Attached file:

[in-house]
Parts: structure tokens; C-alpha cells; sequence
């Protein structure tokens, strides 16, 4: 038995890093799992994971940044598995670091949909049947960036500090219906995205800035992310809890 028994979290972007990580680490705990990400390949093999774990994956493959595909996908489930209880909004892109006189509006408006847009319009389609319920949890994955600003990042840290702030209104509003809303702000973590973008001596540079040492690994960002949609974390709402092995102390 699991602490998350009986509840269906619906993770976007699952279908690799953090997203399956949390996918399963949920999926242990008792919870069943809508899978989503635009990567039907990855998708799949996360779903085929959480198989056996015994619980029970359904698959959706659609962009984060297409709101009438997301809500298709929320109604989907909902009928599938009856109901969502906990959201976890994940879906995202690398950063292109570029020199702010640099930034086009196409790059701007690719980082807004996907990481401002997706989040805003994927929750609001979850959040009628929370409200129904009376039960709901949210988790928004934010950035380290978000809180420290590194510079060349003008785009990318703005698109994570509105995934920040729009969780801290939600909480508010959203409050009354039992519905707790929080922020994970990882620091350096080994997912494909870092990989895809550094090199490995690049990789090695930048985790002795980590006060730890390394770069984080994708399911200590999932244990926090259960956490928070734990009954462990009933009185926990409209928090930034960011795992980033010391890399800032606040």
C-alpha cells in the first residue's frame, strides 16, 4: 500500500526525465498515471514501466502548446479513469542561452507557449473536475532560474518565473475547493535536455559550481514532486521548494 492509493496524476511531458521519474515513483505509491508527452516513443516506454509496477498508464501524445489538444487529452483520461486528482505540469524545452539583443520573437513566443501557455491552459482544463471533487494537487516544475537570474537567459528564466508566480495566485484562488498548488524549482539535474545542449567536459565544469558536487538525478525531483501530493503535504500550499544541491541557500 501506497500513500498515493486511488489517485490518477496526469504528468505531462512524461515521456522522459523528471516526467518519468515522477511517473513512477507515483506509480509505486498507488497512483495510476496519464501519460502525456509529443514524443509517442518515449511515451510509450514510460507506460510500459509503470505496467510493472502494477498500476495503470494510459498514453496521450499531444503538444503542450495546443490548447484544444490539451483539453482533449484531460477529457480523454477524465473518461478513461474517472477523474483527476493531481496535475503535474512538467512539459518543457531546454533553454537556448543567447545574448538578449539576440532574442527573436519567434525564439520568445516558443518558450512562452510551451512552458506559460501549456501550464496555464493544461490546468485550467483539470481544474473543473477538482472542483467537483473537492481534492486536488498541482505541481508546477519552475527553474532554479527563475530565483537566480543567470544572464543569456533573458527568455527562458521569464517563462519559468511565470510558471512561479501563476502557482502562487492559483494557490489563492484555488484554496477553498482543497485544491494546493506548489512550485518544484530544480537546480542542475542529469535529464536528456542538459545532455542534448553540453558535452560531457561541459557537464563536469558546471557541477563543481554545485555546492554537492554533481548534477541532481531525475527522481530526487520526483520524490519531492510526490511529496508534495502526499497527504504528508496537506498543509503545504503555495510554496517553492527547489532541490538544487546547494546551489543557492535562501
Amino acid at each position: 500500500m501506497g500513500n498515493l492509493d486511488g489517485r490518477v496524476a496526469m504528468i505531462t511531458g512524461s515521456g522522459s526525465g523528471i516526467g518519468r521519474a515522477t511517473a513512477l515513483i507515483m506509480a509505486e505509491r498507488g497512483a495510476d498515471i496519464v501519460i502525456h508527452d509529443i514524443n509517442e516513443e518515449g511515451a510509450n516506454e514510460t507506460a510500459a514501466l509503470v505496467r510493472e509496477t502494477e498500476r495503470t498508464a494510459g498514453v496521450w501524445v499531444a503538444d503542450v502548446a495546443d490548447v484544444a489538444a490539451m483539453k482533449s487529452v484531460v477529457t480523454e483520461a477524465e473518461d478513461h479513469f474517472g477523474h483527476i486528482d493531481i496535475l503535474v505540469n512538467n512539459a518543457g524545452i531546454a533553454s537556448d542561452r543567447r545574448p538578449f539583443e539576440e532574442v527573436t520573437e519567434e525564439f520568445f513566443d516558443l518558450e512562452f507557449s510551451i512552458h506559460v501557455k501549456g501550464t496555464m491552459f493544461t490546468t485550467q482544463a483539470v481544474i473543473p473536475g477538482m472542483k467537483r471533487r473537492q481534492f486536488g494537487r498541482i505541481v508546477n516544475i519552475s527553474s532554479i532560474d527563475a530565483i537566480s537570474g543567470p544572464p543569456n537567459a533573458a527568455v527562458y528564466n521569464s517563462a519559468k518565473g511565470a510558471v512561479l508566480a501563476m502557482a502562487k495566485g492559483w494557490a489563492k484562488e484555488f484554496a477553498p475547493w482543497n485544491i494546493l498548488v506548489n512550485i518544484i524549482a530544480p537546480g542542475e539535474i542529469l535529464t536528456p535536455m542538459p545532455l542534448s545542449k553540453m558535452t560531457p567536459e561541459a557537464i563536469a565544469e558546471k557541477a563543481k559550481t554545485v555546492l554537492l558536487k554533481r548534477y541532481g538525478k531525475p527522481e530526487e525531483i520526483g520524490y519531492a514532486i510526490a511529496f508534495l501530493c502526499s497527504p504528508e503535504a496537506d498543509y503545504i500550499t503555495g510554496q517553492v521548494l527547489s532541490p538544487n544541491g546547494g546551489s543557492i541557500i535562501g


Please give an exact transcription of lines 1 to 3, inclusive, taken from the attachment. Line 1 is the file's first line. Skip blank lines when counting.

[in-house]
Parts: structure tokens; C-alpha cells; sequence
């Protein structure tokens, strides 16, 4: 038995890093799992994971940044598995670091949909049947960036500090219906995205800035992310809890 028994979290972007990580680490705990990400390949093999774990994956493959595909996908489930209880909004892109006189509006408006847009319009389609319920949890994955600003990042840290702030209104509003809303702000973590973008001596540079040492690994960002949609974390709402092995102390 699991602490998350009986509840269906619906993770976007699952279908690799953090997203399956949390996918399963949920999926242990008792919870069943809508899978989503635009990567039907990855998708799949996360779903085929959480198989056996015994619980029970359904698959959706659609962009984060297409709101009438997301809500298709929320109604989907909902009928599938009856109901969502906990959201976890994940879906995202690398950063292109570029020199702010640099930034086009196409790059701007690719980082807004996907990481401002997706989040805003994927929750609001979850959040009628929370409200129904009376039960709901949210988790928004934010950035380290978000809180420290590194510079060349003008785009990318703005698109994570509105995934920040729009969780801290939600909480508010959203409050009354039992519905707790929080922020994970990882620091350096080994997912494909870092990989895809550094090199490995690049990789090695930048985790002795980590006060730890390394770069984080994708399911200590999932244990926090259960956490928070734990009954462990009933009185926990409209928090930034960011795992980033010391890399800032606040």